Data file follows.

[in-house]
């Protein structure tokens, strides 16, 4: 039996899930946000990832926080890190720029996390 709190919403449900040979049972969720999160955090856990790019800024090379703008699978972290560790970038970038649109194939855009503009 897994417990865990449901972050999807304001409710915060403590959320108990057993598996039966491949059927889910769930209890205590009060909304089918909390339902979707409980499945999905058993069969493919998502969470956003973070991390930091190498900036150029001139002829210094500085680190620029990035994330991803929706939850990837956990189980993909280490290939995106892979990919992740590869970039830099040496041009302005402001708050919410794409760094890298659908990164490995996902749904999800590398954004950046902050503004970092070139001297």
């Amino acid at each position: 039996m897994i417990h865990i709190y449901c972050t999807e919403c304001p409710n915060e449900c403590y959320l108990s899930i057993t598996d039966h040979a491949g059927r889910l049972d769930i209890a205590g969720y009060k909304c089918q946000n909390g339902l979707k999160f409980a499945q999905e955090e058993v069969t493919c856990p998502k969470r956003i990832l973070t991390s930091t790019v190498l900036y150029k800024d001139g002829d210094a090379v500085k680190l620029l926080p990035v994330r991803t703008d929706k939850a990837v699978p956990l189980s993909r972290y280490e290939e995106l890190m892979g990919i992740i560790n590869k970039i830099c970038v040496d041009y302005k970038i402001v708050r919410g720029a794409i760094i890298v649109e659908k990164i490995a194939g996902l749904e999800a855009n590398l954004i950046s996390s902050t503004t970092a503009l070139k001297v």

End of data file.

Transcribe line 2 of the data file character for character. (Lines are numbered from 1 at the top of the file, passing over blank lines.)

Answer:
């Protein structure tokens, strides 16, 4: 039996899930946000990832926080890190720029996390 709190919403449900040979049972969720999160955090856990790019800024090379703008699978972290560790970038970038649109194939855009503009 897994417990865990449901972050999807304001409710915060403590959320108990057993598996039966491949059927889910769930209890205590009060909304089918909390339902979707409980499945999905058993069969493919998502969470956003973070991390930091190498900036150029001139002829210094500085680190620029990035994330991803929706939850990837956990189980993909280490290939995106892979990919992740590869970039830099040496041009302005402001708050919410794409760094890298659908990164490995996902749904999800590398954004950046902050503004970092070139001297």